The term multiple-alarm fire is a quick way to convey a fire is uncontained and requires concerted and immediate response. One, two or three alarm fires designate the level of force required to adaquately meet the needs of the emergency. Along a similar vein, my husband has come up with a grading system for Lake’s level of distress.
Stage I: Actively engaged in efforts to self-soothe, but encountering difficulty. May be tired or have non-self-limiting conditions such as lying in a fresh pool of spit ups. Requires non-urgent attention.
[unconscionable to picture]
Stage III: severe. Efforts of parental soothing are ineffective or otherwise necessarily delayed (eg occupied with driving). Requires breastfeeding or cry-it-out parental endurance until off-switch is eventually reached and sleep engulfs.
The other night my hair was greasy and I’m sure I was covered with all possible forms of breast milk. My husband had Lake gently jostling in his lap while reading. I thought it might be my chance to bathe.
Is Lake okay, or is he about to decompensate?
It’s always just a matter of time…
That didn’t seem severe enough to break my uninterrupted streak of daily bathing since arriving home from the hospital (including the two days our hot water was off), so I took that as a green light. When I came out of the shower, where I blissfully can’t hear a thing, Lake was sounding off. Of course he presents as grave and alarmingly urgent, per his modus operandi. I quickly asked my husband in order to triage if I have time to continue with post-bathing rituals of potions and lotions,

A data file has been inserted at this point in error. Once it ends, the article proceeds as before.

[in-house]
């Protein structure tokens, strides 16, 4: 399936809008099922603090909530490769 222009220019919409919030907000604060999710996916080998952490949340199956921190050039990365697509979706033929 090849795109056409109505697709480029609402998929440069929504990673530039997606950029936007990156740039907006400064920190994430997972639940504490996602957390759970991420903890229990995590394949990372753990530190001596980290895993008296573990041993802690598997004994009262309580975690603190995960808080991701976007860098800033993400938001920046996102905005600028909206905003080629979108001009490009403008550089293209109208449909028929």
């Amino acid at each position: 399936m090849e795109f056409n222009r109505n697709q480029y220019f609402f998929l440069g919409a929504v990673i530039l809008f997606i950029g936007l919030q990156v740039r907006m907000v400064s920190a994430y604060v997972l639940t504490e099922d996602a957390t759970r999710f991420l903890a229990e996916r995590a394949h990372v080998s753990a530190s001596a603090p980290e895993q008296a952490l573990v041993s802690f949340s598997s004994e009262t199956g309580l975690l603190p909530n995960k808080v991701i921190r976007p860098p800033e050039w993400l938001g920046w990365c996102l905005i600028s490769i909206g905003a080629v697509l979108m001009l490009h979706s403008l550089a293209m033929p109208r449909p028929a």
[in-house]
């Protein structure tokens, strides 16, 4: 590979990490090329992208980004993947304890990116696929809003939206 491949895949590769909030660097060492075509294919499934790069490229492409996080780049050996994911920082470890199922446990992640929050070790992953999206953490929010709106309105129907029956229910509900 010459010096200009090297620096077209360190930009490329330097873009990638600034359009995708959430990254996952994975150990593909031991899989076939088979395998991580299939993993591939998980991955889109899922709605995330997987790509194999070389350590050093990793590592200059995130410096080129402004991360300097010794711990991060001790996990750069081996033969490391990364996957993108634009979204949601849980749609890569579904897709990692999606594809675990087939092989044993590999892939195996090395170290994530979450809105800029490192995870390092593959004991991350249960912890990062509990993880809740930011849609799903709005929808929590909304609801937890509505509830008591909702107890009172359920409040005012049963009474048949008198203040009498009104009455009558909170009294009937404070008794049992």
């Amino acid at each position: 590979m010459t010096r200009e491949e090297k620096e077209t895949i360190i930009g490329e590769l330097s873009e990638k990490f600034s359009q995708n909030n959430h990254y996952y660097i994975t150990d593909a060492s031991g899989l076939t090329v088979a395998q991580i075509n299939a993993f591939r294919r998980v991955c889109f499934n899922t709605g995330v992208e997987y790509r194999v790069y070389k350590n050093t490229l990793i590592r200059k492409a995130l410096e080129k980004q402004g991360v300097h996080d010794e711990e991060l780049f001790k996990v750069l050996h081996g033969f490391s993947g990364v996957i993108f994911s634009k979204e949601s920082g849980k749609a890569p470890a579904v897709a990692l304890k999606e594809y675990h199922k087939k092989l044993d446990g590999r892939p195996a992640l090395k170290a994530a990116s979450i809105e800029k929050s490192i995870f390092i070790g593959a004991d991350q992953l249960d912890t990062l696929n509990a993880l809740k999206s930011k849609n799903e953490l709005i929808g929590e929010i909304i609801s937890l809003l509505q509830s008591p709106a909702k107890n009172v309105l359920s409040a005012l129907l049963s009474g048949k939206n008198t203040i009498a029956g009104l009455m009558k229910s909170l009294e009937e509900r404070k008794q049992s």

What level is he escalated to?
He is holding Lake and engaging him with some, admittedly not all, of the 5 S’s. He gives me the update:
I’m able to continue drying off, brushing hair, and applying face serum, deodorant, etc before taking him in my arms and feeding him. Now we both smell sweet!
(I’ve been asked to give my criteria for the Baby Cry Staging Tool (BCST):
Stage 1: Moderate fussing, wants something but not asking too hard. Gives way to concerned moaning up to grunting, hyperventilating, squawking and starfishing. Generally tolerable to the parental psyche but foreboding. Comes and goes as he builds up a good head.
Stage 2: Cries and howls, classic baby. Conveys impression that caregivers are monstrous to not respond immediately. Occasionally reforms to Stage 1, but oh only momentarily.
Stage 3: Final form where all physical and mental effort going into making a steady AAAAAA AAAAAA AAAAAA. Lays rigid and still, face symmetrical and red, mouth in a pulsing round yell. Not compatible with human life. -ed)